Kind of off topic, delete as desired. Not that I need to tell you.

    1. SHG Post author

      He’s young. He’s foul-mouthed. He has to start somewhere, and apparently has hitched his wagon to this cause on the road to tenure. I’m sure he would rather teach at HYS, but everybody has to start somewhere. Just so you know, I have no clue whether TJLS is a crap school, and even if it is, I wouldn’t ridicule the school because one assistant professor behaves poorly.

      1. Dan

        Well, it is one of those schools that’s been subject to a class action lawsuit over employment stats, it is unranked by U.S. News, and according to the Faculty Lounge Blog, 28.8% of the class of 2012 were employed in full-time positions requiring bar admission, placing it at 192 out of 197 schools and U.S. News listed it as one of ten schools that lead to the most debt. So, like you, I have no personal knowledge as to whether it is a crap school, but it does tell me something about the value that the marketplace assigns to having had the pleasure of learning at the feet of this guy who calls people a-holes.

        1. SHG Post author

          Now you take those numbers as negatives. I take them as evidence that he’s doing a smashing job, perhaps even overreaching give his challenges. I’m a very positive fellow, you know.

  7. Stephan R. Illa

    Yet Another Failed Appeal to Authority: Mr. Wenger tells us that “Professor Franks is a published scholar on First Amendment issues and arguably a legal authority on the topic.” Really? According to her CV [available at the University of Miami’s www site], this scholar’s published work on First Amendment issues consists of one article (“Criminalizing Revenge Porn”) which is said to be forthcoming in a 2014 issue of the Wake Forest Law Review. Strictly speaking, this makes her an almost published scholar on First Amendment issues. Although she has posted entries on the subject of revenge porn on the “Concurring Opinions” www site, none of those has been published in the conventional academic sense of that term. Among the “Other Activities” cited in the CV is her 2013 profile in Ocean Drive magazine. The article contains no scholarly content.

    Mr. Wenger’s assertion that Ms. Franks is “arguably” a legal authority on the topic means nothing. “Arguably” simply means that arguments may be fashioned to support a particular proposition. For example, I am a criminal defense attorney who has acquired expertise on First Amendment issues by studying constitutional law at Yale Law School, by litigating First Amendment challenges as a volunteer attorney for the ACLU, and by challenging statutes that infringe on free speech when representing defendants in criminal cases. Arguably, I speak with some authority when addressing First Amendment issues.

    However, the validity of an argument does not depend on the credentials, experience, or status of the person making it. Ms. Franks’ arguments have been examined critically by a number of lawyers. They say that her analysis of First Amendment precedents is flawed and that revenge porn statutes are unconstitutional. These arguments should be addressed on their merits.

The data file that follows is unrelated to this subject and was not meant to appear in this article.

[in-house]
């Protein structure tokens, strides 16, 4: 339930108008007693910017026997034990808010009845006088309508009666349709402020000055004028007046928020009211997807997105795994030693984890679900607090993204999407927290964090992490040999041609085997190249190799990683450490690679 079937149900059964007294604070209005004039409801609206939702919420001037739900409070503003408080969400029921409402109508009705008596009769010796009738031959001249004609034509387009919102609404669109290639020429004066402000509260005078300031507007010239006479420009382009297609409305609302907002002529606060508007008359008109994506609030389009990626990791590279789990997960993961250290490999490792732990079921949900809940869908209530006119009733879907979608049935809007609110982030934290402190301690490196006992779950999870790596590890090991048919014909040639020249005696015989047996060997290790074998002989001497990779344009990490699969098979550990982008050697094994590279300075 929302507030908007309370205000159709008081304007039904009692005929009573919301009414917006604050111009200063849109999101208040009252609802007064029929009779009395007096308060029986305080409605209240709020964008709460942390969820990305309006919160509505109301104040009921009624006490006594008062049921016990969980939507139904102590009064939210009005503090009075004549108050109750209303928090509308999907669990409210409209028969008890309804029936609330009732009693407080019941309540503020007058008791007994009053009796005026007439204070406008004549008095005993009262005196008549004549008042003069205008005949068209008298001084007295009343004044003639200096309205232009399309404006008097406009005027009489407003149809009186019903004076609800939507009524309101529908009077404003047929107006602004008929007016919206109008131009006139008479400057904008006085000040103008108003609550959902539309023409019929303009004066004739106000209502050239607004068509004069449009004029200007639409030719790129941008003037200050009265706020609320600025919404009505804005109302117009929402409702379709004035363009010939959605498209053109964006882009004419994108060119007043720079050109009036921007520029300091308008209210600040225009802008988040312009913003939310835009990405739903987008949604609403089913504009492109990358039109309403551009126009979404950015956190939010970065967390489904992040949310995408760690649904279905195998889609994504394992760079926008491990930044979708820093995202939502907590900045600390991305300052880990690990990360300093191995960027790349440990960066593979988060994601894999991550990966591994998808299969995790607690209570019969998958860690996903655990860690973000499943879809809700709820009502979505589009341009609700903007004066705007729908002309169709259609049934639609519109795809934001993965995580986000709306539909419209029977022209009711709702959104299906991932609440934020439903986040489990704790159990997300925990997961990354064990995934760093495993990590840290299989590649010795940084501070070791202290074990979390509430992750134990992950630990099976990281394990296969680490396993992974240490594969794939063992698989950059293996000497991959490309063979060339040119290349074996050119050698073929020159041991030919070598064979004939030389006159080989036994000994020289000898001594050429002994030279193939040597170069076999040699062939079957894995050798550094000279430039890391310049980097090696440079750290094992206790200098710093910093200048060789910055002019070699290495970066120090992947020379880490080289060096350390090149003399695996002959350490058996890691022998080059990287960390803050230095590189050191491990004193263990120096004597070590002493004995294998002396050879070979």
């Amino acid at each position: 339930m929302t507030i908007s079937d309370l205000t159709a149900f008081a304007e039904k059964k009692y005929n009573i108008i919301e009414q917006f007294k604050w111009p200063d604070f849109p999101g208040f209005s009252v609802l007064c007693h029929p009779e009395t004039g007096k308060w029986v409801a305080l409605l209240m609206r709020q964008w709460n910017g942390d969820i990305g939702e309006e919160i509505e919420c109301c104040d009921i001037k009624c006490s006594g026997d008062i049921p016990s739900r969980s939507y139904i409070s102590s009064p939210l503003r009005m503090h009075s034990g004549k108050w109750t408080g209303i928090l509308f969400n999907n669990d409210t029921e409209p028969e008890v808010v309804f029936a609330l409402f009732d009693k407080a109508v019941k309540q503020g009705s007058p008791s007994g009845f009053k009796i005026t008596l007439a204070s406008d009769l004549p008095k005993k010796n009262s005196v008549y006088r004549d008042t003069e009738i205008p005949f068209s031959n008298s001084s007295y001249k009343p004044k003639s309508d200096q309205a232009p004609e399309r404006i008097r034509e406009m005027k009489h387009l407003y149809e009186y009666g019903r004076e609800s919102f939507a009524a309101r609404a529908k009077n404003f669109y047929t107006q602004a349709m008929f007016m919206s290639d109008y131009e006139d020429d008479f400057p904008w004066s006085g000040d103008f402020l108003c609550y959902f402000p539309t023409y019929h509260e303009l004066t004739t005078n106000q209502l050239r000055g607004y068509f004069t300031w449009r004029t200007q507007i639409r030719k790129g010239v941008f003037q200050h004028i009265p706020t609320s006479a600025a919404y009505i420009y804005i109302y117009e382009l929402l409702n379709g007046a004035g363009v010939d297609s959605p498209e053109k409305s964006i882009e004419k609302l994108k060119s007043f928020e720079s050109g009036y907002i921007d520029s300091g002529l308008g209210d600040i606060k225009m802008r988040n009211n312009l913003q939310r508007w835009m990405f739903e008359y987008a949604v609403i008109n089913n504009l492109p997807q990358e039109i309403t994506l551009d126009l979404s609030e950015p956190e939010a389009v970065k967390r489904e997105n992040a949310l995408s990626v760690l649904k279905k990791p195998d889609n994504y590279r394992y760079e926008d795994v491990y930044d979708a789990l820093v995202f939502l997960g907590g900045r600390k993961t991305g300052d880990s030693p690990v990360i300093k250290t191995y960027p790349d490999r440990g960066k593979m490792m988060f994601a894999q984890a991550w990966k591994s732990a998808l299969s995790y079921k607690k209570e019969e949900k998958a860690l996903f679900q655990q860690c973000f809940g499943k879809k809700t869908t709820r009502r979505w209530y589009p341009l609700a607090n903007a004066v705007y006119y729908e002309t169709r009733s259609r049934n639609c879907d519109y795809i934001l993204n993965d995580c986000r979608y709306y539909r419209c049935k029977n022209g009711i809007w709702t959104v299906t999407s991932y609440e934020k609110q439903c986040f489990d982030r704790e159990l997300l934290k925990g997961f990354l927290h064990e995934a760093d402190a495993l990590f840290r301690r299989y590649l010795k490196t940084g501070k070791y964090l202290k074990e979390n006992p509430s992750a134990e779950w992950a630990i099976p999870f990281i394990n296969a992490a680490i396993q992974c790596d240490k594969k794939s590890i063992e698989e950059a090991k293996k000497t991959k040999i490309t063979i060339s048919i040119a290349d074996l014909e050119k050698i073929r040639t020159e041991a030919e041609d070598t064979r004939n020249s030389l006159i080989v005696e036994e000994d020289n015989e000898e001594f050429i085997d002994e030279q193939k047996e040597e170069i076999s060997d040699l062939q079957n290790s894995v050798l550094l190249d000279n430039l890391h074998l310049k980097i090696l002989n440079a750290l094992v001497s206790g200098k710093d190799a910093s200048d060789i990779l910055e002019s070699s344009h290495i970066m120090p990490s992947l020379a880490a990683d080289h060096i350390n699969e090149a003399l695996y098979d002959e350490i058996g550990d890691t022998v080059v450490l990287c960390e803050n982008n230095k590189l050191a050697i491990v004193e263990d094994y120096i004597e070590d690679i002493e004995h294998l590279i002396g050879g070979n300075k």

1. SHG Post author

      Well, if you’re going to start knocking the use of logical fallacies, you’re going to end up being called an asshole too. Then again, as Bennett suggests, that may not be such a bad thing.

  8. Jim Majkowski

    I am reminded of two jokes, of sorts:

    1. The preacher’s sermon’s marginal notes: “argument weak here, yell like hell!”

    2. “Shut up!,” my father explained.

    As for the constitutional issues, stuff most people like doesn’t need Constitutional protection. In an apparently unguarded moment, that First Amendment champion Antonin Scalia told a college audience, ‘(i)t would be not much use to have a First Amendment … if the freedom of speech included only what some future generation wanted it to include,’

  9. Ace

    SHG, I’d suggest that Wenger’s comment is not at all addressed towards you, Mr. Bennett, Mr. White, or all the other folks engaged in respectful legal analysis, or that it even has anything to do with the idea of a revenge-porn-law at all; it stems from Prof. Franks’s recent exchange with VICE Magazine co-founder and raging misogynist jackass Gavin McInnes, which went fairly viral.

    It’s an unfortunate fact of life on the internet that women who take highly publicized feminist stances wind up the target of some seriously reprehensible misogynistic attacks – not reasoned criticism, but expletives and rape threats and stalker-ish behavior.

    1. SHG Post author

      That may be. If so, it’s unfortunate that Kaimi didn’t see fit to tell me. The debate Franks had with McInnes (I could only bear to watch a few minutes of that nutjob) was brutally bad, though I’m unaware of any other contact between the two or attacking comments left for her on Co-Op necessitating Kaimi’s comment.

      I can well understand that Franks is likely a magnet for attacks for her views. As I wrote in the post, if so, this is outrageous and terribly wrong. On the other hand, when Kaimi posts something deliberately inflammatory like this, it undercuts his complaint and suggests he’s inviting attack.

      Whether lawyers who have offered disapproving commentary are viewed as “engaged in respectful legal analysis” is another question. Franks’ responses (see particularly comments 34 and 37) go beyond inappropriate and deem into nutjob territory. This isn’t “respectful legal analysis,” but it reflects more on Mary Anne Franks and Kaimi Wenger than anyone else.

      What remains an open question is why no prawfs have called her out on her shrill, offensive and nonsensical comments. Or is that reserved only for practitioners and outsiders?